In the documentary Turning Point (2018), acclaimed director James Keach follows a team of medical researchers as they attempt to find a cure for Alzheimer’s disease. The gripping and at times emotionally raw documentary captures the intimate details of a clinical trial as researchers test a drug for a disease that has no cure. In the United States alone, 5.7 million people are affected by Alzheimer’s disease, making it the sixth leading cause of death and placing significant burdens on the U.S. healthcare system. This heartbreaking disease progressively deteriorates the brain—affecting the person’s memories, relationships, and independence. Many of us have seen these effects in relatives and people we love. The team of researchers in Turning Point have also experienced this reality as they’ve watched parents, grandparents, and patients suffer from Alzheimer’s—making their passion to find a cure a deeply personal pursuit. Currently, it is agreed that Alzheimer’s is characterized by a buildup of amyloid protein (or plaques) in the brain, and the formulation of tangled masses of fibers called tau. However, scientists do not know whether these plaques and tangles are causes or symptoms of the disease, making it extremely challenging to find a medication for prevention and treatment. In Turning Point, the researchers tested solanezumab—a drug they hoped would inhibit the buildup of amyloid proteins and in turn slow the progression of Alzheimer’s. In its early stages the drug attracted media attention and was highly anticipated as a breakthrough cure for the disease. However, in 2016 the clinical trial was halted as patients failed to show significant improvement. This setback was devastating, but does not mark the end of drug research for Alzheimer’s. Frank Logo, Chair of Neurology at the Stanford Neuroscience Health Center, said, “Even if it’s unfortunate news, each trial is tending to teach us a lot… and it’s giving many in the field confidence that we will have a drug that does work at some point”. Despite the challenges and setbacks of finding a cure, promising research in the prevention of the disease is underway. Innovations in imaging technology such as PET scans and MRIs are used to diagnose the disease, and researchers believe such tests will become even more critical in monitoring treatment and advancing early detection capabilities. According to John Dunlop, Vice President of Neuroscience Research at Amgen, “Despite recent failures, we have learned a lot and have much reason to be optimistic. This is particularly true when it comes to early intervention approaches…” Dunlop is not alone in his optimism, as scientists move forward with clinical trials and experimental research to detect Alzheimer’s in its earliest stages and attempt to slow its progression. Alzheimer’s disease is heartbreaking for everyone affected, but that’s not the only reason why finding a cure is imperative. America’s population is aging at a rate we haven’t seen before. According to the United States Census Bureau, by 2035 there will be more people over the age of 65 than there are people under the age of 18—an unprecedented demographic shift that the U.S. healthcare system is not prepared for. As the population ages, the number of people affected by Alzheimer’s will increase, and the cost of treating these patients will become insurmountable. In 2018 alone, it is expected that it will cost Medicare $140 billion to treat patients with Alzheimer’s disease. This cost will expand into billions and trillions of dollars as the population ages unless treatment to delay the progression of Alzheimer’s is found. Alzheimer’s disease places significant monetary and emotional burdens on society, and Turning Point shows the people at the forefront of tackling these obstacles. However, facing the immense challenge of curing Alzheimer’s cannot rest in the hands of a few researchers. We must mobilize communities to have a dialogue about this disease, and work as individuals, organizations, and government bodies to find a cure.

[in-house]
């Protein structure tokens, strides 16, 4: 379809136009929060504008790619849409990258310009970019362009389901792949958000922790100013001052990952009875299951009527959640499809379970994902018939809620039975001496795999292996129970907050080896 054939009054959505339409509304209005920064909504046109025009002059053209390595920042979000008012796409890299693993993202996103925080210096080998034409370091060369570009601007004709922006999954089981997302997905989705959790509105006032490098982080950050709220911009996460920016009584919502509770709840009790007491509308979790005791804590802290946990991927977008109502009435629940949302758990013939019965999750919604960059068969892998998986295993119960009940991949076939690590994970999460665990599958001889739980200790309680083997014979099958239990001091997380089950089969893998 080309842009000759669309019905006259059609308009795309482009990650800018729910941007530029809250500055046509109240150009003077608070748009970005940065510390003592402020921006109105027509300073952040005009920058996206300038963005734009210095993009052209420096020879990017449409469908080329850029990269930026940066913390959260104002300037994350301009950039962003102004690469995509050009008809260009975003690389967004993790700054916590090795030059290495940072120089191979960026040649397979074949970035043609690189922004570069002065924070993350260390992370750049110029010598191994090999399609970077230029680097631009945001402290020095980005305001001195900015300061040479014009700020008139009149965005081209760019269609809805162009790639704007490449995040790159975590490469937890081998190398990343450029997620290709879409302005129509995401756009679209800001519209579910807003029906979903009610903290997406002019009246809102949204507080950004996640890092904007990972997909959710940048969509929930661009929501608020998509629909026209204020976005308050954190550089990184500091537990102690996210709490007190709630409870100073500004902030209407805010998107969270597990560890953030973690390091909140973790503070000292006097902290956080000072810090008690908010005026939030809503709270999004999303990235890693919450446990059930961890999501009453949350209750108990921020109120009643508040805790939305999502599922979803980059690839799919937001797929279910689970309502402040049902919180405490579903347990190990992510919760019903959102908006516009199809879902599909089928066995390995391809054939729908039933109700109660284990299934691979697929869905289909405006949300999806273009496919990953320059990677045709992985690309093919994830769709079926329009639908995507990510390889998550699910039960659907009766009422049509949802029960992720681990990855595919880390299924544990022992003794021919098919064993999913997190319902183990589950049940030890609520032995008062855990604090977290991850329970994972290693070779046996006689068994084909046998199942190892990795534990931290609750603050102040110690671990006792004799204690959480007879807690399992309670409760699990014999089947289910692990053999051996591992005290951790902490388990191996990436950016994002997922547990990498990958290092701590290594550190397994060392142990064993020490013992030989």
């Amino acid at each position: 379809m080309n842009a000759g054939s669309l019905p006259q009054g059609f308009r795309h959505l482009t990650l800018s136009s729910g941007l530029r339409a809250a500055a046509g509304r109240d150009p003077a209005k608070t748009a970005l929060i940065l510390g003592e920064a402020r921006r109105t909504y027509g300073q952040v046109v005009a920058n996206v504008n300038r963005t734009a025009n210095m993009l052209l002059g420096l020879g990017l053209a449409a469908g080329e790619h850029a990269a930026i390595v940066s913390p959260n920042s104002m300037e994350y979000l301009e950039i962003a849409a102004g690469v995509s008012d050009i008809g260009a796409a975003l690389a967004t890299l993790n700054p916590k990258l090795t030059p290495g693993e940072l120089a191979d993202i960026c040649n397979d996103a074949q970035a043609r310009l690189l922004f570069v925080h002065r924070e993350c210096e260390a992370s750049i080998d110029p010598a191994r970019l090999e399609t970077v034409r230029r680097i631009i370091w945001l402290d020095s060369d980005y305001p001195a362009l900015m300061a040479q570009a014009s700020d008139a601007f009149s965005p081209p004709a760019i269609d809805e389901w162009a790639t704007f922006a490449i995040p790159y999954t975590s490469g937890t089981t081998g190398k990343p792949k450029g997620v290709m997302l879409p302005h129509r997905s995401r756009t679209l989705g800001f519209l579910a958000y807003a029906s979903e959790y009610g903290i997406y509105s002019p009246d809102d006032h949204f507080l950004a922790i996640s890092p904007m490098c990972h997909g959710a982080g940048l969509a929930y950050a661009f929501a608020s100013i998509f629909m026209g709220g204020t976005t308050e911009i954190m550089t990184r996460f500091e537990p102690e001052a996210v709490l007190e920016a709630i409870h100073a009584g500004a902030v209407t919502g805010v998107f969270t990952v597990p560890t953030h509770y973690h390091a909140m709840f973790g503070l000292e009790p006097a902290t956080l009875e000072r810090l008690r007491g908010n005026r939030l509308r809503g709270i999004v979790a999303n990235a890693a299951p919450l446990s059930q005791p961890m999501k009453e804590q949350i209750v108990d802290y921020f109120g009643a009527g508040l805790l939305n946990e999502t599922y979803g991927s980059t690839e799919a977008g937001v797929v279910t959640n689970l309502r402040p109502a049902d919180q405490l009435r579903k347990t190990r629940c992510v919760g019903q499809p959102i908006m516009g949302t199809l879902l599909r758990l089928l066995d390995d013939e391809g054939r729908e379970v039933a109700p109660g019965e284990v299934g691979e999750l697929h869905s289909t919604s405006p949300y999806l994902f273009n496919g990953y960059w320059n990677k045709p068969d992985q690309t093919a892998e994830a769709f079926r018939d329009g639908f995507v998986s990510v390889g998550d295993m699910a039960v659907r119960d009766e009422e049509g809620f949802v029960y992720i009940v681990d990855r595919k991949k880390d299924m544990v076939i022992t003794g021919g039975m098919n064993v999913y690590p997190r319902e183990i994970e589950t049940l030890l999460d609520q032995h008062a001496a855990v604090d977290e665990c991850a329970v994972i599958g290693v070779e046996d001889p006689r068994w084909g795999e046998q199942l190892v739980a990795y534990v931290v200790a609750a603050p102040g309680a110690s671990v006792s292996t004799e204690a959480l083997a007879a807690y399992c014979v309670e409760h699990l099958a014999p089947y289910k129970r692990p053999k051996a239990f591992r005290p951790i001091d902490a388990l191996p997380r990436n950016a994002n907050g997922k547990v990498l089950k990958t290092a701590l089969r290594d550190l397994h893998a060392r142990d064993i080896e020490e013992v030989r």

But it’s difficult to think about value when we have no buoy for understanding it outside our traditional lenses: for example, our time, our job, and what others tell us they are worth in cash. This, largely, is the world’s paradigm for value so far. But understanding what value really means changes everything—and will be at the center of the decentralized revolution in global coordination that will unfold over the next decade. So, where do we begin?

Let’s start with gold.

Gold is an inherent value. When backing a market, gold allows us to grow a balanced economy well into the trillions. But why does it allow for massive stable markets to form around it? It is gold's permanence that creates stability. We understand that gold will always have value, because it is inherent in all of us, not just in one part of the world, but everywhere, not just today, but tomorrow and for the long haul.

In the 1930s when the gold standard was removed, we learned that the U.S. dollar didn’t need gold to back its economy to flourish. We learned that it was just a symbol for U.S. citizens to decentralize their coordination around the United States economy.

It turns out, common agreement is a philosophy for building shared economy.

And so it seems inherent value is a marker for us to begin exploring what the future could look like—a future beyond gold and the existing realm of credit. And so what else has inherent value? Is education as valuable as gold? What about healthcare? What about a vote that can’t be tampered with? What about an ID that can’t be stolen or erased? What about access to nutrition or clean water? You will find value everywhere you look.

It turns out, we’ve already done the legwork necessary to uncover the most elemental inherent values: The Sustainable Development Goals are commitments grown out of the drive to bring to life basic tenets of the Universal Declaration of Human Rights—the closest possible social contract we have to a global, common agreement.